The law also permits travel bans on citizens and nonnationals accused or suspected of violating the law, including nonpayment of debts, and it allows other citizens to petition authorities to impose one. This provision resulted in delays and difficulties for citizens and foreigners leaving the country.
Citizenship: The government cannot revoke the citizenship of an individual who is born a citizen, unless that individual has obtained a second nationality, which is against the law. Nevertheless, the government can revoke the citizenship of naturalized citizens for cause, including a felony conviction, and subsequently deport them. During the year the government revoked the citizenship of some dual nationals and their children and attempted to compel others to give up their second nationality. A 1982 amendment to the Nationality Law prohibits the granting of citizenship to non-Muslims, but allows Christian male citizens to transmit citizenship to their descendents.
Protection of Refugees
Access to Asylum: The law does not provide for granting asylum or refugee status. There is no system for providing protection to refugees, and the government did not grant refugee status or asylum during the year. According to the UNHCR, during the year there were more than 2,100 registered asylum seekers and recognized refugees were in the country. Most of these were from Syria, Iraq, Somalia, and Iran.
Refoulement: Immigration regulations prohibit local integration for asylum seekers. Nevertheless, the government provided protection against the expulsion or return of refugees to countries where their lives or freedom would be threatened on account of their race, religion, nationality, membership in a particular social group, or political opinion. The constitution prohibits the extradition of political refugees, and the government did not extradite any political refugees during the year.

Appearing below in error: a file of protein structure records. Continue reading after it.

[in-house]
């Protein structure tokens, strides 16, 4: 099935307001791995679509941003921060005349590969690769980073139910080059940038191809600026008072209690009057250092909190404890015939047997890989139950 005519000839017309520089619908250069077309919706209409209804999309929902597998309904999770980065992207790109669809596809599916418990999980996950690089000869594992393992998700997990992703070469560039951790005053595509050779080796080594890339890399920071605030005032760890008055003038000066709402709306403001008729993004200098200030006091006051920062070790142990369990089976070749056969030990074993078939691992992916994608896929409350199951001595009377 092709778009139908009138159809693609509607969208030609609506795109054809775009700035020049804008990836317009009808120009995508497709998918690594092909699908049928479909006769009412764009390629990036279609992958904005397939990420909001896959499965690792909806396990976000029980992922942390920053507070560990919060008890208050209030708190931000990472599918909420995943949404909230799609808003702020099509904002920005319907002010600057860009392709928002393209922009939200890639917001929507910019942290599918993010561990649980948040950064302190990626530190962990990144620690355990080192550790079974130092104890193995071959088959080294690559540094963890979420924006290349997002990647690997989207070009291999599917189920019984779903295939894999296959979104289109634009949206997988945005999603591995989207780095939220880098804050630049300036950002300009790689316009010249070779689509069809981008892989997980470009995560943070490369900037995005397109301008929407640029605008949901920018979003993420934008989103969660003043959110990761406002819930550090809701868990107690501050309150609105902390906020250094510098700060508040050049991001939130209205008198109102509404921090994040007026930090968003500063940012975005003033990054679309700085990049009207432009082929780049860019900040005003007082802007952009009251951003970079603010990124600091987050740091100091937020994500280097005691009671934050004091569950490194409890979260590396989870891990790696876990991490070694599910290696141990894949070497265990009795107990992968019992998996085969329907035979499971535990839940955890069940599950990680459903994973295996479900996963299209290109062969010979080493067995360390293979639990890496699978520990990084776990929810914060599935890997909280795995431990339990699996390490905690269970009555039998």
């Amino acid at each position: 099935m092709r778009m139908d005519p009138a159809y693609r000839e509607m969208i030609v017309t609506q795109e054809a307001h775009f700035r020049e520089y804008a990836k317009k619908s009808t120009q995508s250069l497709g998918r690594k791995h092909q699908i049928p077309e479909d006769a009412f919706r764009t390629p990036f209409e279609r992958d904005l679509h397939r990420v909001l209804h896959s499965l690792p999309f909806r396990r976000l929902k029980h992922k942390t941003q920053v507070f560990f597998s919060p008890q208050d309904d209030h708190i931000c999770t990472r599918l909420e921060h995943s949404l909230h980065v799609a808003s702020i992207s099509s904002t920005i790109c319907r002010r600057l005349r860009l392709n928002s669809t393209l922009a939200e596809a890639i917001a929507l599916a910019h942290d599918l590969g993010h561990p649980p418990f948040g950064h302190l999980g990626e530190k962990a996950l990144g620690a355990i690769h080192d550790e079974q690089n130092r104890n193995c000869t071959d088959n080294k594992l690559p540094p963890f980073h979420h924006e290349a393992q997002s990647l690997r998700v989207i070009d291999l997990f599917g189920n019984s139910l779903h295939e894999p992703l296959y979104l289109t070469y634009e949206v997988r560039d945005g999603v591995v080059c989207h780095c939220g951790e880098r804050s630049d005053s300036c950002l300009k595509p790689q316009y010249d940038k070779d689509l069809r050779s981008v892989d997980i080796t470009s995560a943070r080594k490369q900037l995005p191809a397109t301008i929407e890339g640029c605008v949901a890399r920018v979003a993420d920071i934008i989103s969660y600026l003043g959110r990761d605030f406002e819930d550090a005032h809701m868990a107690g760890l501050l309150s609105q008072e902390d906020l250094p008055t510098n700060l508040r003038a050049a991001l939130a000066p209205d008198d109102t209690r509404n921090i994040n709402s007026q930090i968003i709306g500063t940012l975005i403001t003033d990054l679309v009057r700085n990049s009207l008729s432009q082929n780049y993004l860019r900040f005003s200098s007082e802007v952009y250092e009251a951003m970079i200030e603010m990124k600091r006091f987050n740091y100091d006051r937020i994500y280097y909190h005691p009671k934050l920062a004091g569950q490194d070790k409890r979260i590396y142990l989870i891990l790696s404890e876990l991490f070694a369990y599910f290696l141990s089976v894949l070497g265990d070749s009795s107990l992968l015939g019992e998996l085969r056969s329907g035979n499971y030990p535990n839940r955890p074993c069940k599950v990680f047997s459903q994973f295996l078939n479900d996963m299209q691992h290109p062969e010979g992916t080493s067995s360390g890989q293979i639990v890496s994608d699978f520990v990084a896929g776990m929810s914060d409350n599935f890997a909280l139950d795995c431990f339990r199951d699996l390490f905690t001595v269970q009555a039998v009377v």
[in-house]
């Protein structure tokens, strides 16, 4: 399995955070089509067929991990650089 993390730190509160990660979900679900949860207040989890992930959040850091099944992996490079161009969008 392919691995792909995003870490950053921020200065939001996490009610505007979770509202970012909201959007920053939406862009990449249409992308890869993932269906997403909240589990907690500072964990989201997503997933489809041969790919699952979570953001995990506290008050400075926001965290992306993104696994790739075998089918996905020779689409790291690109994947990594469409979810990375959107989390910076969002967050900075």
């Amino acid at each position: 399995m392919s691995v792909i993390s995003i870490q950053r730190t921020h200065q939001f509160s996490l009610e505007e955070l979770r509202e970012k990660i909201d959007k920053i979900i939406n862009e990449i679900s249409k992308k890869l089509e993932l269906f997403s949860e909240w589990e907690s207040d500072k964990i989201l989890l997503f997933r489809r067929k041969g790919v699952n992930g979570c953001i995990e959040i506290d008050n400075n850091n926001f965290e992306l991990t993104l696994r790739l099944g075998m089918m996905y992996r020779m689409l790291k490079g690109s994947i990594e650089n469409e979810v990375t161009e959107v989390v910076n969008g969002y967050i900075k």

According to the law, children derive citizenship solely from the father; children born to citizen mothers and nonnational fathers do not inherit citizenship. The law further fails to provide nonnationals, including Bidoon, a clear or defined opportunity to gain nationality. Female citizens may sponsor their nonnational children (regardless of age) and husbands for residency permits and may petition for naturalization for their children if the mother becomes divorced or widowed from a noncitizen husband.
On March 11, security forces used nonlethal means, including rubber bullets and tear gas, to disperse an unlicensed but peaceful gathering of Bidoon demonstrators protesting the government’s decision not to extend them greater rights. HRW criticized the government for denying the stateless population the rights of peaceful expression and assembly.
According to the minister of interior, approximately 3,200 Kuwaiti women were married to Bidoon men. A report by the Women’s Refugee Commission estimated that 30,000 Bidoon were spouses or children of female Kuwaiti nationals.